“At work, the ban on the Islamic headscarf is legitimate: it can be fired”

The Court of Justice of the European Union expressed itself yesterday on the issue of the right to wear the veil Islamic in the workplace, with a ruling that recognized the right to dismiss or suspend an employee wearing hijab; this right should be enforced by employers, however, the Court specified, only in the presence of certain conditions. The verdict that legitimized the prohibition of the Islamic headscarf in the workplace was issued in recent days by the EU supreme court following an appeal that had been presented by two Muslim citizens residing in Germany.

In their petition, the applicants claimed that they had suffered discrimination in the workplace precisely because of their Islamic faith. The first of the two promoters of the case was a specialist educator at the German child welfare agency Wabe eV, while the other was a sales consultant and cashier of the company Mh Muller Handels GmbH. Both had denounced to the EU judges that they had been subjected to disciplinary measures, pressure to change clothes and, in the end, suspension from work; all because of their choice to wear the hijab on duty. The two consequently complained of a clear violation of the religious freedom protected by European law.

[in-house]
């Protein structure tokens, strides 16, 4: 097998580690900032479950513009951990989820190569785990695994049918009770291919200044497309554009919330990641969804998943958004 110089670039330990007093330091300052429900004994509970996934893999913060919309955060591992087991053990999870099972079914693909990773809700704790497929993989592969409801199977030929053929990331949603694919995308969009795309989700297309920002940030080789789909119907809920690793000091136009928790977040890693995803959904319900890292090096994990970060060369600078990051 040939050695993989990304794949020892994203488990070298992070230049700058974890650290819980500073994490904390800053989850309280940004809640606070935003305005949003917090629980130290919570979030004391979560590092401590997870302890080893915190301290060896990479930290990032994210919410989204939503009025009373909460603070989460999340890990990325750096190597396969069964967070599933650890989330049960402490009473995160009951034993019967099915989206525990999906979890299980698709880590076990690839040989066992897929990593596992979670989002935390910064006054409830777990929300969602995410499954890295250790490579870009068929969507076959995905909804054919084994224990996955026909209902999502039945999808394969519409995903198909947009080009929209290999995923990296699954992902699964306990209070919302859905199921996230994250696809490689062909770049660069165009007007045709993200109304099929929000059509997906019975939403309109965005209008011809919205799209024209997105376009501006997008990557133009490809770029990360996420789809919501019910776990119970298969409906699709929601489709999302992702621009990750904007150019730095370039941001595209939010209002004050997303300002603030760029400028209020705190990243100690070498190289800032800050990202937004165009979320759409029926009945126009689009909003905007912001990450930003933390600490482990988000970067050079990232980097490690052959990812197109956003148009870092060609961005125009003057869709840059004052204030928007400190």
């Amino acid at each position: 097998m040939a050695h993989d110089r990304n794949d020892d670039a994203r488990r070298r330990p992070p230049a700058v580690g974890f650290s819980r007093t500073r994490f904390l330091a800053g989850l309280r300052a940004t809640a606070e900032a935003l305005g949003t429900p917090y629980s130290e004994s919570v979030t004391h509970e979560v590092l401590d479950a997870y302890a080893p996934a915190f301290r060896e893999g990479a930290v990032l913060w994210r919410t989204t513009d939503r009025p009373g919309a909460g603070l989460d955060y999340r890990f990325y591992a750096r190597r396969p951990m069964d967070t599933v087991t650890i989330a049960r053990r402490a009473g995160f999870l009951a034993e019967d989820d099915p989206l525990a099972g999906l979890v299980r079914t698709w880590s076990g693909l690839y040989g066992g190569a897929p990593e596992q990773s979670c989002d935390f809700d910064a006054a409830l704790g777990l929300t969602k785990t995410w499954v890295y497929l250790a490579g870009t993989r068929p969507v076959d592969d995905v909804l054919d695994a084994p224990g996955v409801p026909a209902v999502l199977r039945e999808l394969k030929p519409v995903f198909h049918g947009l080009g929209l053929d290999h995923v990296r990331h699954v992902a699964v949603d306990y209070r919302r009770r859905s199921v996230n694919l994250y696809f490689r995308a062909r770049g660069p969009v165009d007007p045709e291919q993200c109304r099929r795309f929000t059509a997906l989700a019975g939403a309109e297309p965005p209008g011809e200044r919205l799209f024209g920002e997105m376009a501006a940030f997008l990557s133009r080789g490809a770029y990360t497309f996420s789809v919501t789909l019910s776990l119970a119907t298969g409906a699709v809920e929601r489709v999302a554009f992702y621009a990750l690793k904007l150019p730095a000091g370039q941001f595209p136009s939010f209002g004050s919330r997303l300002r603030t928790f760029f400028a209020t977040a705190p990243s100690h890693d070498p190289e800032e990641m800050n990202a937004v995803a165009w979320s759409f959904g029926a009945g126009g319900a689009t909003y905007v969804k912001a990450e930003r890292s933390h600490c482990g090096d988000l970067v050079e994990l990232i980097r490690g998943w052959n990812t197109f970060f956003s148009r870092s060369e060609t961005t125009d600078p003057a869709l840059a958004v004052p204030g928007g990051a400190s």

However, the appeal of the two Muslim women did not have a favorable outcome, with the Court of Justice which, urged to intervene on the issue at the instigation of the German courts seized by the towns in question, in fact recognized employers to prohibit to its employees the use of clothing or jewelry that refer to messages of a religious or political nature.

However, these limits to the freedom of employees can be imposed, highlighted the sentence issued by the EU court, only in the presence of specific circumstances, including the need, felt by employers, to offer the public an image “neutral“of the respective companies:”The prohibition of wearing any visible form of expression of political, philosophical or religious beliefs in the workplace can be justified by the need of the employer to present a neutral image towards clients or to prevent social conflicts“. The simple will of the company to present itself as”neutral“However, it is not in itself sufficient, the Court clarified, to objectively justify a difference in treatment indirectly based on religion or personal beliefs, given that the objective nature of such a justification can only be recognized in the face of a need “real“of the employer, that is, capable of exceptionally prevailing over the religious rights of employees. In this way, the courts of the 27 member states also established the same verdict, to assess, case by case, whether the prohibition of hijab in the workplace is really dictated by “real needs“notified by company owners or personnel managers.

The European Court had already intervened in 2017 on the issue of the Islamic veil worn during service hours, recognizing even then the principle that companies can, certain conditions, prohibit their staff from wearing hijab or other conspicuous religious symbols.

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